Ake emergence as key man for Guardiola explained
Earlier this season, Pep Guardiola suggested that his Manchester City team was incapable of playing well without Nathan Ake in it. Even when questioning his players’ hunger following the 4-2 win over Tottenham in January, Ake was one of those excluded from criticism.
It has been some turnaround for the Dutch defender. He was linked with a move away from City in the summer and understandably so, given that he had started only nine Premier League games in his first season with the club and 10 in his second.
But that figure has already leapt to 17 Premier League starts this season. No City defender is included more regularly. Expect Ake to be in the line-up against Liverpool on April 1 and when Guardiola resumes his quest to win the Champions League against Bayern Munich 10 days later.
Joao Cancelo will be eligible to play for the Bundesliga champions in that quarter-final tie, although his chances of featuring are less clear given that his game time has been limited following his loan move to Germany. It is ironic given Cancelo’s apparent impatience.
While the Portuguese full-back was unwilling to wait it out, Ake’s professionalism has been rewarded. Naturally, Guardiola wants every player at City to thrive. But there is a sense that it is even more satisfying when someone with an exemplary attitude flourishes.
“These types of players play good because when they were not playing, they were always the most generous, with the most commitment for the club,” Guardiola tells Sky Sports. “When this happens, you do not have regrets because you are prepared.
“In that period when you were not playing, you were preparing, not finding excuses, not complaining about other situations apart from yourself. You were training to improve, to learn what the team needs, what the manager wants, what you can do better.”
This is an important addendum because the danger of becoming a perennial substitute is that the assumption takes hold that the player is content with his role. Ake always wanted more from his City career; he just responded by working harder to make it happen.
“I am not saying that when he was not playing quite as regularly, it was all fireworks at home. I am not saying that,” says Guardiola. “Afterwards, when you are asked to play, you are ready. When this happens, the karma, or whatever you want to say, it works.
“That is why he deserved to play.”
Ake clearly has the intangibles. The soft skills. The credentials off-the-pitch that coaches believe foster a better team environment. But while that might explain why he deserved to play in Guardiola’s team, it is not why he is playing in it. Ake is a fine footballer.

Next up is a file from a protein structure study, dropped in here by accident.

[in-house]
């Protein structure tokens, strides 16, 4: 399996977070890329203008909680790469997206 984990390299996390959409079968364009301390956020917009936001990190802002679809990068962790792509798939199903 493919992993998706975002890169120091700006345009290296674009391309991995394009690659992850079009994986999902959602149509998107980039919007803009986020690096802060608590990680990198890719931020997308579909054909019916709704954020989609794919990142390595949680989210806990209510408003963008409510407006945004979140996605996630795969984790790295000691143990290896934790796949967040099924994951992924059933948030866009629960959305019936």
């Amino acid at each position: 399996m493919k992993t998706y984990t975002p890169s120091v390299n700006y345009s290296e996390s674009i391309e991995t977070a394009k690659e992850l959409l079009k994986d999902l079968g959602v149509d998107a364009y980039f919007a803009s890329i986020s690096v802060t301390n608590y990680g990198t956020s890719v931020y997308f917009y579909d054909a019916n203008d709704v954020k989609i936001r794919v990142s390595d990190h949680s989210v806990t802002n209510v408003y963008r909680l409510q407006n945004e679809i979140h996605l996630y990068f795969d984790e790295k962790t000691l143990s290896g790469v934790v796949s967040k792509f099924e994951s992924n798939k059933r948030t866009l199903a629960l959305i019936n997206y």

That he is comfortable in possession is stating the obvious. It is essential in passing teams. “Teams like Brighton, for example, and Arsenal, they use a lot of build-up,” says Guardiola. “The players who are at the back are the players who touch the ball the most.”
He continues: “If you play long balls all the time to the head of the strikers, they would be the players who touched more of the ball. In our case, our central defenders and Rodri, it is important that they can do this and that is what he is doing.”
Ake ranks second in the Premier League for progressive passes per 90 minutes – defined as a pass that is played forwards or diagonally. Only Ruben Dias makes more. But Ake’s greater positional flexibility has made him even more useful than his team-mate.
He has become integral to City’s approach, a left-sided defender who can allow Guardiola to build play in a two or three-player defence, changing the system without changing the personnel. A strong centre-back comfortable in wide areas is a prized asset.
“He is an exceptional defender,” says Guardiola, summarising his thoughts on the 28-year-old. “He is incredible in the set-pieces, his attention to what we need in the process, he is really good in the short spaces. So that is why he is playing. It is as simple as that.”
It has taken time to see the best of him. In his first season at City, he started a fraction of their Premier League matches but half of their defeats. Momentum was missing. His longest run of consecutive games that season was two. In his second season, it was three.
But Ake started the first four games of this season and his omission from the FA Cup quarter-final against Burnley that broke a sequence of six starts in a row felt more like rest than rotation. The good news is that Guardiola knows Ake will respond in the right way.
A ball-playing defender with the perfect attitude when left out?
In that sense, he is Guardiola’s dream player.
“Always, I think this is a team,” he explains. “I am not alone here. Backroom staff, sporting director, everyone. I love that. Team, team, team. And when I see players whose first thought is the team, I like to work with these players. Do not ask me why but I like it.”